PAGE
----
Research shows the success of a bacterial community depends on its shape.
CAMBRIDGE, Mass. -- A group of MIT student architects has designed a "microvillage," a 50-unit housing complex and job center to be built with the help of Habitat for Humanity International and Mercy Corps International in the region of Turkey hardest hit by last summer's earthquake.
As envisioned by the project's founder, Professor of Architecture Jan Wampler, the microvillage is "a new type of community concerned with renewable resources, suitable land, locally produced materials, and most importantly, the values and dreams of the people who will live there," he said.
The $1.5 million, two-story housing complex will be built with the help of the families who will own homes in the village, and will include community centers that could serve as the locus for micro-industries such as marketing handmade goods and possibly even constructing roof trusses for similar villages to be built nearby in the future. The village's common buildings will be equipped with digital communication lines suitable for use with the Internet, so that the web can serve as an educational resource for residents.
SUSTAINABILITY IS KEY
The key to making the microvillage a success lies in its sustainability. It will be constructed of sustainable materials such as locally farmed wood, use windmills and solar energy as power sources, collect rainwater in reservoirs for drinking, and treat sewage for use as fertilizer. In addition, the village will provide attractive, permanent living space designed to meet the needs of its Turkish homeowners, and will furnish jobs and skills training for some residents so they can sustain their families in the village outside the urban center.
"The urban area has been seen as the mecca, the place to go to learn. But cities around the world can't support the people moving in," said Professor Wampler, who wants to improve village life so people can earn money without migrating to cities.
"It's clear that when people move to the city, the majority of them don't have a better life. They might have a little money, but no food or shelter," he said.
The village will be run as a cooperative, with collective ownership of the community center and individually owned housing units. Families will be required to participate in training courses to learn about cooperative principles, organization function and member obligations.
Potential owner-members must demonstrate the ability or future ability to pay a mortgage on their unit, and at least one family member over age 18 must be involved full-time in building the village. That involvement may be in the form of carpentry and construction work, or cooking, childcare and other services for workers.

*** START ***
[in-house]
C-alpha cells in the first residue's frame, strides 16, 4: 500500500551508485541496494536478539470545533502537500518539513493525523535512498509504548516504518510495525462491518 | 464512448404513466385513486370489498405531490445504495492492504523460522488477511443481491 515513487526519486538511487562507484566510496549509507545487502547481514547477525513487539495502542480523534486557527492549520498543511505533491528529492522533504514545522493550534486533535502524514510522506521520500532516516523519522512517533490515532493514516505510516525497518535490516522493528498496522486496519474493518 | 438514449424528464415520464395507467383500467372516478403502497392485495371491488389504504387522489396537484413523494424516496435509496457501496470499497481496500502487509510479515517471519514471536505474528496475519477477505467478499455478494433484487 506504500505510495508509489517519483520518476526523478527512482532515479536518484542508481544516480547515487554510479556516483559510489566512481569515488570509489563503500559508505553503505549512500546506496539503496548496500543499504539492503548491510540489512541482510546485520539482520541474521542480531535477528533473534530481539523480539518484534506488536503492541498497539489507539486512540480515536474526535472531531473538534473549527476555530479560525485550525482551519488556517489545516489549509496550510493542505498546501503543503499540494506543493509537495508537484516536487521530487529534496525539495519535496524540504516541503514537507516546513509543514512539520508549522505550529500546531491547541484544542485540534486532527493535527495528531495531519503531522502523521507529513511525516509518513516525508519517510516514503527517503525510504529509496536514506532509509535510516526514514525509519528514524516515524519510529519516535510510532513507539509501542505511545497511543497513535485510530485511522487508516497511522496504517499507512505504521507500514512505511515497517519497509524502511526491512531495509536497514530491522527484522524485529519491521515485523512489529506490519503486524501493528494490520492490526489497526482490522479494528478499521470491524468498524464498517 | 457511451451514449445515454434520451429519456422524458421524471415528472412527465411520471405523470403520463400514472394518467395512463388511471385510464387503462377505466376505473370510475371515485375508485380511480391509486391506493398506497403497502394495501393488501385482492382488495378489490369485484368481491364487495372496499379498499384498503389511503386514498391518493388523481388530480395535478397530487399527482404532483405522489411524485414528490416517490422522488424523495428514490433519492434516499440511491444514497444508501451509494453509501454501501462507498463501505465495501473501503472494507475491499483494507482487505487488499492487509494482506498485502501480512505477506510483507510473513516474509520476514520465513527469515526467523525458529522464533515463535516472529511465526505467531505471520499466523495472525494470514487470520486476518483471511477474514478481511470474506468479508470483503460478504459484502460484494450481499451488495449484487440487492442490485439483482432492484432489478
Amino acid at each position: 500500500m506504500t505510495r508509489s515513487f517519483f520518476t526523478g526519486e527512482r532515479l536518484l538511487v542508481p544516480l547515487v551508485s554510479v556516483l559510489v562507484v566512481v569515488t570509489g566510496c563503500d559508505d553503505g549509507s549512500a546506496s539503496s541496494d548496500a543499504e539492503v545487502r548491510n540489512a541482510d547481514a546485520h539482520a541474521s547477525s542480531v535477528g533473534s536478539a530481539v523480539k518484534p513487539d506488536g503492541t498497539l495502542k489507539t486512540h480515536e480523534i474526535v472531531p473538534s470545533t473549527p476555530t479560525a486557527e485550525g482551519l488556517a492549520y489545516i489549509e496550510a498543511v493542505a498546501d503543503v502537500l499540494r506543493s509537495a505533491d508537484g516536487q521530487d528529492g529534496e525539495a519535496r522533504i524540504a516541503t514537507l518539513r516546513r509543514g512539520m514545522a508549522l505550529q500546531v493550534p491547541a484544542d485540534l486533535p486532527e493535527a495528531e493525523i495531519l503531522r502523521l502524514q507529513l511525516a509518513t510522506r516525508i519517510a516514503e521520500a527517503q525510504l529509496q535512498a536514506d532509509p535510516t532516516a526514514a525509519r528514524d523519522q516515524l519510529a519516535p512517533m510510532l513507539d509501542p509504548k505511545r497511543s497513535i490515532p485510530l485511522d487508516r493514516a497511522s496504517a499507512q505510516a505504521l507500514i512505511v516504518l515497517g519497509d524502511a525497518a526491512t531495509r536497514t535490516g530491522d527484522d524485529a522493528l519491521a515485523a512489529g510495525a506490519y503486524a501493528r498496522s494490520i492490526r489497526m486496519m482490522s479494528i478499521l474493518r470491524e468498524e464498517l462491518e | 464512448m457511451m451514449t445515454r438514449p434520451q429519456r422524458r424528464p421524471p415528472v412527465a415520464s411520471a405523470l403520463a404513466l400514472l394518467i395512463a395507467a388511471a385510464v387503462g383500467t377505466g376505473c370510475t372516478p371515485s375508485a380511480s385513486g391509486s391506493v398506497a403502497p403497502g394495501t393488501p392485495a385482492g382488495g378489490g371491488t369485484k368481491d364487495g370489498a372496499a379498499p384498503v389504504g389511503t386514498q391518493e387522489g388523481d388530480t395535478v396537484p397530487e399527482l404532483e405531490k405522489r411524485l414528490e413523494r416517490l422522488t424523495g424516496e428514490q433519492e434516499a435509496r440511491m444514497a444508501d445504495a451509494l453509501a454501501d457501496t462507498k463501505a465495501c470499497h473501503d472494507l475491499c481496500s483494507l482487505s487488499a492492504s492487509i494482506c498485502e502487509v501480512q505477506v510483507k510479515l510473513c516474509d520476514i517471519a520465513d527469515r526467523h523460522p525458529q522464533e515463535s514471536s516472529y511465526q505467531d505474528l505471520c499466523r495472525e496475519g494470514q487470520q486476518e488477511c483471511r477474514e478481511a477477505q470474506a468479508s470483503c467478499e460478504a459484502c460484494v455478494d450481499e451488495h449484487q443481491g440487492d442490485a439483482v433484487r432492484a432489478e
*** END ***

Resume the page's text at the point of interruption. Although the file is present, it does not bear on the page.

Turkish authorities have asked Professor Wampler to design several similar projects both in the earthquake-hit area of Turkey and in the eastern portion of the country. He envisions a consortium of villages connected electronically.
"In the past, people leaving the rural areas have had to choose urban housing, as in Turkey, or suburbanization, as in the United States. I see this as a new model," said the architect.
When the earthquake hit on August 17, 1999, many people were living in high-rise concrete apartment buildings that were destroyed. About 15,000 people died in the earthquake, which measured 7.4 on the Richter scale. Another 25,000 were injured and 120,000 households were damaged beyond repair; 600,000 people were left homeless. Many of those people are still living in tent cities or other temporary housing.
Hearing of the devastation, Professor Wampler quickly set about finding a way to get involved, and with the help of two MIT architecture alumnae living in Turkey, Rukiye Devres and Barbara H. Brady, he set up the project as an intensive design course for MIT students.
Professor Wampler, who recently received MIT's Irwin Sizer Award for the Most Significant Improvement in Education, has done similar projects in other developing countries such as Honduras, where he and his students designed multistory walkup housing following the 1999 hurricane there.
In April, the group presented their microvillage design to Istanbul authorities and local leaders in Adapazari, the town outside which the microvillage will be built. Their enthusiastic reception was documented in two favorable articles in major newspapers in Istanbul, the Millivet (May 3) and the Radikal (May 4), and on local TV news. Construction is scheduled to begin this summer and should be completed in about six months.
Mercy Corps International, an American nongovernmental organization, will help raise funds and manage the project, and Habitat for Humanity International also will be a partner. Civil engineers from Sakarya University near Adapazari will provide technical expertise, and Ms. Devres and Ms. Brady will serve as project coordinators.
"I'm very excited about this team of outstanding organizations. Both Habitat and Mercy will bring to the project a very humanunderstanding, in addition to financial and managerial support," Professor Wampler said.
MIT students involved with the design are graduate students Bianca Maria Nardella, Steven Jackson, Alexandra Jacobson and Bruno Miller, and just-graduated seniors Lucy Fang, Minna Ha, Monique Lo and Hector Martell. Funding for their travel was provided by MIT's Department of Architecture, the Aga Khan Trust for Islamic Architecture and the Ernest A. Grusfeld Memorial Fund, as well as by private donations from Turkey.